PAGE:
House prices may be coming down, but selling your home is likely to be your most expensive transaction so it is important to get an estate agent on side who can secure a stress-free sale.
Estate agents rank among the least trusted professions with sellers often unhappy with communication and marketing issues.
But love them or hate them, a decent property professional can help present and promote your home and hopefully secure the best price for your property.
There are around 21,000 estate agency firms in the UK, so how can you choose the best one?
Property website presence
Agents will list homes on popular property websites including Rightmove, OnTheMarket and Zoopla.
You can search for agents in your area that are selling similar properties as they may have a readymade book of buyers.
But Gavin Brazg, of home selling guidance website TheAdvisory, warns sellers not be misled by the number of listings for sale but to focus on those actually being sold.
Similarly, he said, the best estate agent for your sale is not necessarily the one with the most boards in your local area, especially if most of them are marked as “for sale.”
“All this indicates is that the agent is popular and may be cheap or overpromise on sale price,” he added.
Instead, look out for sold boards outside properties similar to yours.
“These agents are most likely to get you the highest price, in the shortest time, with the least problems,” Brazg said.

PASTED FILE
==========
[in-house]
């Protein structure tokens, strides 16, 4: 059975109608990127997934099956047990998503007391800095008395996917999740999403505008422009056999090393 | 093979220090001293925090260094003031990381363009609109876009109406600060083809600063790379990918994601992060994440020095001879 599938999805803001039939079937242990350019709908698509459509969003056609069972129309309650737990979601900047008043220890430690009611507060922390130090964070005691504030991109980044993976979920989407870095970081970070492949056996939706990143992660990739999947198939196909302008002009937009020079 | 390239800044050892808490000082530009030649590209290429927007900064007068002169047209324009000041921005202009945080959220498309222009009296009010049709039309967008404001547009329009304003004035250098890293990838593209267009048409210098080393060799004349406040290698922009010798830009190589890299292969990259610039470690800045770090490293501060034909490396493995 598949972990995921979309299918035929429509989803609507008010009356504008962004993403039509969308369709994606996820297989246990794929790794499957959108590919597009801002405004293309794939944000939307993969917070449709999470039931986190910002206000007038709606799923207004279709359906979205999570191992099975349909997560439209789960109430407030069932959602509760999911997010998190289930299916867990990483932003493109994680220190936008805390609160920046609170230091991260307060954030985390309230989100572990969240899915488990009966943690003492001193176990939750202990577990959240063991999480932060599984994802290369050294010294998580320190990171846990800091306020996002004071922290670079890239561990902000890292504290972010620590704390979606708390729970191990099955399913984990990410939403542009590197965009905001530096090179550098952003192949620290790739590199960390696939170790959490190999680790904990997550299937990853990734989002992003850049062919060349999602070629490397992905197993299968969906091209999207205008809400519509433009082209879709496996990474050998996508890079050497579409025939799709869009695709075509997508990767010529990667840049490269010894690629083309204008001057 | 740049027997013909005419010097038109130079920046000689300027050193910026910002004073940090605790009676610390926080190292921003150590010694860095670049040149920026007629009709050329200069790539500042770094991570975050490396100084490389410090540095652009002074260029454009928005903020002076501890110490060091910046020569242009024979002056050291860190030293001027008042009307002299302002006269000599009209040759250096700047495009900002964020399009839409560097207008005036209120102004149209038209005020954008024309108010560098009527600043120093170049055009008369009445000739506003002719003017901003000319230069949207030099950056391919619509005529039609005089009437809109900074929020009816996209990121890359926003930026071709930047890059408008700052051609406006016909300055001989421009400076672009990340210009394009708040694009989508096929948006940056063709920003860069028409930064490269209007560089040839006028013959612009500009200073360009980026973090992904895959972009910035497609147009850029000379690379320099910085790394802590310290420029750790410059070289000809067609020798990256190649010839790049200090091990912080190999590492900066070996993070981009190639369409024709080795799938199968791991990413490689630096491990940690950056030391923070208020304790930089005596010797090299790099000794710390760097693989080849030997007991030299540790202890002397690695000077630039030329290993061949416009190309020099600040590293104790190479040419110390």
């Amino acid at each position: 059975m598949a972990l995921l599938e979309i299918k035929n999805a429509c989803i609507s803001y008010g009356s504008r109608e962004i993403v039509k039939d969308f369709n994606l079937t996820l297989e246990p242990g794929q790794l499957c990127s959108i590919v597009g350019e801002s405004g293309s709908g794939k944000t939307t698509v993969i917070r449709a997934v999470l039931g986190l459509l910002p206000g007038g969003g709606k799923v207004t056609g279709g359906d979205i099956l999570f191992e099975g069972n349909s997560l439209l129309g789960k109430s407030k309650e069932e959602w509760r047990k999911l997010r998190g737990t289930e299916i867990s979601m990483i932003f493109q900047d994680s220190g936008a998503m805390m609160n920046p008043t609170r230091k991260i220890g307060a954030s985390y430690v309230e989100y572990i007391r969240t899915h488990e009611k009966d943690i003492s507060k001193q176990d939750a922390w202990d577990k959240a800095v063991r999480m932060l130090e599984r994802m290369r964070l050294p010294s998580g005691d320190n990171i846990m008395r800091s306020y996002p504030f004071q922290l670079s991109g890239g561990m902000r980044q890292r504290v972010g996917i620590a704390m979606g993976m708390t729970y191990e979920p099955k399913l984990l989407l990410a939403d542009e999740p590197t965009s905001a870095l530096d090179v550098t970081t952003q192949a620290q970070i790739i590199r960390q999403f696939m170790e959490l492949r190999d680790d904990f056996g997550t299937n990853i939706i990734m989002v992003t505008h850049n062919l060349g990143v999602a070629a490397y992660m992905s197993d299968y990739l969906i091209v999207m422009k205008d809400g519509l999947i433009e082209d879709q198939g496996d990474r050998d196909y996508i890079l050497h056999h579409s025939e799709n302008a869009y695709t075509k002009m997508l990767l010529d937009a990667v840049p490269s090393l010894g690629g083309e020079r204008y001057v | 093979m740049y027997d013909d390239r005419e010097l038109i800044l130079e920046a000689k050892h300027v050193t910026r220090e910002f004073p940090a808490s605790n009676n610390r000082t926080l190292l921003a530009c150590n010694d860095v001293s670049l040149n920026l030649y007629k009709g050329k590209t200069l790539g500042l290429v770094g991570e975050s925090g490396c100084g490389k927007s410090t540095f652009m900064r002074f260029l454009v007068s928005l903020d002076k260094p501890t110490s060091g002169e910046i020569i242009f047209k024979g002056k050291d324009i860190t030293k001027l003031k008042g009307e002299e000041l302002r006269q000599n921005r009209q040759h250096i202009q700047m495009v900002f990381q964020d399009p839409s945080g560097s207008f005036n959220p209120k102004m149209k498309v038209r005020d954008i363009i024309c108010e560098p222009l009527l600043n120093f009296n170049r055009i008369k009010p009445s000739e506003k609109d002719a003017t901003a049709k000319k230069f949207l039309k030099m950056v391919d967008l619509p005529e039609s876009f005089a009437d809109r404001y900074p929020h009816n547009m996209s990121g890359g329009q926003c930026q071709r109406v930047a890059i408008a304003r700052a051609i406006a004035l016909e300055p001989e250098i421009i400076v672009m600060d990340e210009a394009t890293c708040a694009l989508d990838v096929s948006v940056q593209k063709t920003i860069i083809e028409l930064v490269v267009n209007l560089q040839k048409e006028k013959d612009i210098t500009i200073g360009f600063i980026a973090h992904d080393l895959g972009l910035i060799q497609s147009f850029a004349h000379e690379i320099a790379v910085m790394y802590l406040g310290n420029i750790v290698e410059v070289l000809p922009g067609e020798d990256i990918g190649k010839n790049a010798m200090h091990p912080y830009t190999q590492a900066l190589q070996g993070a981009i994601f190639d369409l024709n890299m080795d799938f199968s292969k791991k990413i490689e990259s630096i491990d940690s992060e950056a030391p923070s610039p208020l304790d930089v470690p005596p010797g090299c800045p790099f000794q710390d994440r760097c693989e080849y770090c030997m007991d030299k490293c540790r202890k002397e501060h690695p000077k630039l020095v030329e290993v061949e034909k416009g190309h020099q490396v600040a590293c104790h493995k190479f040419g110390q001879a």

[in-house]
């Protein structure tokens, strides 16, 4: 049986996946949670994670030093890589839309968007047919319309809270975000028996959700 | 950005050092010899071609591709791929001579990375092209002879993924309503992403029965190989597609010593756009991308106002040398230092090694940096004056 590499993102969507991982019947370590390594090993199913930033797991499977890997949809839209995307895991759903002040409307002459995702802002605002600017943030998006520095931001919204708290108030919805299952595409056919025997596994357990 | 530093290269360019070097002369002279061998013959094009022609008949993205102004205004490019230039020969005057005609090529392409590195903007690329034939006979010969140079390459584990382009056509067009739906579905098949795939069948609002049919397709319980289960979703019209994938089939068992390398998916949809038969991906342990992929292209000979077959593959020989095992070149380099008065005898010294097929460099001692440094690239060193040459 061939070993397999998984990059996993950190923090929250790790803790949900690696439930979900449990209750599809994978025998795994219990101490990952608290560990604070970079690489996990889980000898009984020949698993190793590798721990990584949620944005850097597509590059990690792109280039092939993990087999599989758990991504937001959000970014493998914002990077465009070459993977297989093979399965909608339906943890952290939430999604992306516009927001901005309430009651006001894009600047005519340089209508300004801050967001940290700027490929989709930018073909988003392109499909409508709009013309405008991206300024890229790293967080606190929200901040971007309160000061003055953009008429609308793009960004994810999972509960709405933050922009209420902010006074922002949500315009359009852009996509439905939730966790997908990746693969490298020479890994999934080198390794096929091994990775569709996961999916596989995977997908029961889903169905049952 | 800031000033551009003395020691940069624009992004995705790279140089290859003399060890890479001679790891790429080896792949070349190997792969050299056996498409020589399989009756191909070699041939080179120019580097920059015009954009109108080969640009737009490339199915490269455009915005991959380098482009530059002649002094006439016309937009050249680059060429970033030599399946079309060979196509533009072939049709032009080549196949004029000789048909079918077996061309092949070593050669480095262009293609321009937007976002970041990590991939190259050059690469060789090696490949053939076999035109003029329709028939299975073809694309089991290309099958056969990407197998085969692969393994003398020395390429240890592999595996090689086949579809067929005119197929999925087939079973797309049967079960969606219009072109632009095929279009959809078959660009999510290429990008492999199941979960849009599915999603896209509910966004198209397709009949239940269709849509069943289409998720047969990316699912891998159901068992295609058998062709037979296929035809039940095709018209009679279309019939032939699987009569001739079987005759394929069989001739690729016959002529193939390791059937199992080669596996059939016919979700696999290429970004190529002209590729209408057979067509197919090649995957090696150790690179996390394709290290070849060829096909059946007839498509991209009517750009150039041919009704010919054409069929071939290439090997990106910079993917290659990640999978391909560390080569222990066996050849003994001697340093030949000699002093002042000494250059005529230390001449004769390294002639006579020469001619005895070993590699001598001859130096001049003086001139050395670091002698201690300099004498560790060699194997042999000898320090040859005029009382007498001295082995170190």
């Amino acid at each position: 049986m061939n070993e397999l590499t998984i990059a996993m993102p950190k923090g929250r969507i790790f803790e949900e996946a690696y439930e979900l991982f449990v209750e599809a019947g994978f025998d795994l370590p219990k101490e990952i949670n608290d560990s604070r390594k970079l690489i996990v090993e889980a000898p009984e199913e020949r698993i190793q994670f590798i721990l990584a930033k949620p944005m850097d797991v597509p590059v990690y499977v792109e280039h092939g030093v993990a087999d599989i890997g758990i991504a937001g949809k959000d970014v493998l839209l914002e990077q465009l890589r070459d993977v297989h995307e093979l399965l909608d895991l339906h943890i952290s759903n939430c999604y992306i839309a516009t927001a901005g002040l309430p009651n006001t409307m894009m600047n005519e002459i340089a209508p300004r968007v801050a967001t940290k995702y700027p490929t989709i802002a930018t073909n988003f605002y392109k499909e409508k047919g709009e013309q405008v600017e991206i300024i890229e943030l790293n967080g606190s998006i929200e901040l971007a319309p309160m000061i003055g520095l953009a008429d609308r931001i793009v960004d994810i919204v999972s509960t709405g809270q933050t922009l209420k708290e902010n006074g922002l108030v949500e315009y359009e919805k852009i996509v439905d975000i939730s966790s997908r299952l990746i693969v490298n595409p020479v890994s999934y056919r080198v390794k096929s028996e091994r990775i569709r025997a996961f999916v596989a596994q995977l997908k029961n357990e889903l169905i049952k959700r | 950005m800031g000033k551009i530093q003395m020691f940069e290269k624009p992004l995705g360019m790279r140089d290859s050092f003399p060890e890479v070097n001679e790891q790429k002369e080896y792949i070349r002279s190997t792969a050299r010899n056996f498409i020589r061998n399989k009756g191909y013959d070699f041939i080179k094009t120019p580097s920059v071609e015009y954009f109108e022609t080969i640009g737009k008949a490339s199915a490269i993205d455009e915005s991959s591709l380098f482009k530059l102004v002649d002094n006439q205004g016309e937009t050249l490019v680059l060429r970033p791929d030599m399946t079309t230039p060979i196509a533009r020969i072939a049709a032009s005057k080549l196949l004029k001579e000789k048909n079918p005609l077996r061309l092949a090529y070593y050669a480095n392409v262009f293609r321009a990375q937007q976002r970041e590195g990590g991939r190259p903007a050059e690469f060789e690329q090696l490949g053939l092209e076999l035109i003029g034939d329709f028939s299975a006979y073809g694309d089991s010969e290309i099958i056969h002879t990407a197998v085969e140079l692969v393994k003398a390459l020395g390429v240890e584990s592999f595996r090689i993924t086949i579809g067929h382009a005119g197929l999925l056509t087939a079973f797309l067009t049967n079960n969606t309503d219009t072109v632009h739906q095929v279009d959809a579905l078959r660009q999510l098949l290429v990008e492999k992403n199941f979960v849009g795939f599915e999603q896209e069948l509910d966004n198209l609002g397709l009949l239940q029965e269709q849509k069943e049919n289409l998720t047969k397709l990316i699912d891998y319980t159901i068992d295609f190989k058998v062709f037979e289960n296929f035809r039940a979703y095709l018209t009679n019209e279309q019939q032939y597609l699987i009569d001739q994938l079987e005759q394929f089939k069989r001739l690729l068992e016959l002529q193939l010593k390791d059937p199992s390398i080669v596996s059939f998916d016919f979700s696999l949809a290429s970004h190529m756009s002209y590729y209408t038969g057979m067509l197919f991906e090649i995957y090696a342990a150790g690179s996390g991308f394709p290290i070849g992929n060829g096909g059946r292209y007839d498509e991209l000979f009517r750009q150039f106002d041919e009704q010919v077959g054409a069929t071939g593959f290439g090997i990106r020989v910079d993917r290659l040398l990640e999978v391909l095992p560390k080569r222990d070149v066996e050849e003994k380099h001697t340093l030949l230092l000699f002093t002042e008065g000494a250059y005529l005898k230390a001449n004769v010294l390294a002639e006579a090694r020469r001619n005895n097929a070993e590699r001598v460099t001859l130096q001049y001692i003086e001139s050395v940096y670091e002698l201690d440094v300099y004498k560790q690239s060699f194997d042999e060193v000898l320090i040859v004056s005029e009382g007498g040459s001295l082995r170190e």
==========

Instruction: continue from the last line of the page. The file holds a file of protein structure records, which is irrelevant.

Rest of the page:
You can also filter homes that are sold subject to contract (SSTC) on Rightmove, Zoopla and OnTheMarket to get an idea of how successful an agent is.
However, SSTC just means a sale has been agreed and it still needs to go through conveyancing and exchange and completion so there is still a chance that the transaction could collapse.
Online or high street?
Traditionally, an estate agent would provide a market appraisal of the possible sale price of a property, create a listing with pictures and floorplans and then help with viewings, offers and negotiations before seeing the property through to exchange and completion.
They are known as high street agents as they often have a branch in the town centre or may be based locally and know the area well.
Alternatively, online agents still get your property on the main portals but don’t have a high street presence and are typically paid upfront.
This may be cheaper but, unlike high street agents, you still pay even if your home doesn’t sell so you could end up wasting money - plus you may have to pay for extras such as professional photos and assisted viewings.
“Online agents are cheap listing services that primarily post your property on Rightmove & Zoopla and then pray the phone rings,” Brazg said.
“In hot markets, given a competitively priced saleable property, this post and pray approach to selling a home can often result in a sale.
“However, although you’re likely to sell, you’re also highly likely to undersell.”
The average agency fee or commission ranges from 0.9% to 3.6% plus VAT, according to the HomeOwners Alliance, and will often be cheaper if you give an agent the sole rights to sell your home for a set period.
It is worth comparing what different agents will charge to sell your home and see if any will negotiate.
You only pay if your property sells when using a commission-charging agent but the fee can make a big difference to how much you have left for your onward purchase, especially on higher value sales.
Don’t rush to the lowest fee though. Paying more could be of benefit if the agent gets you a higher sale price, plus they will be more incentivised.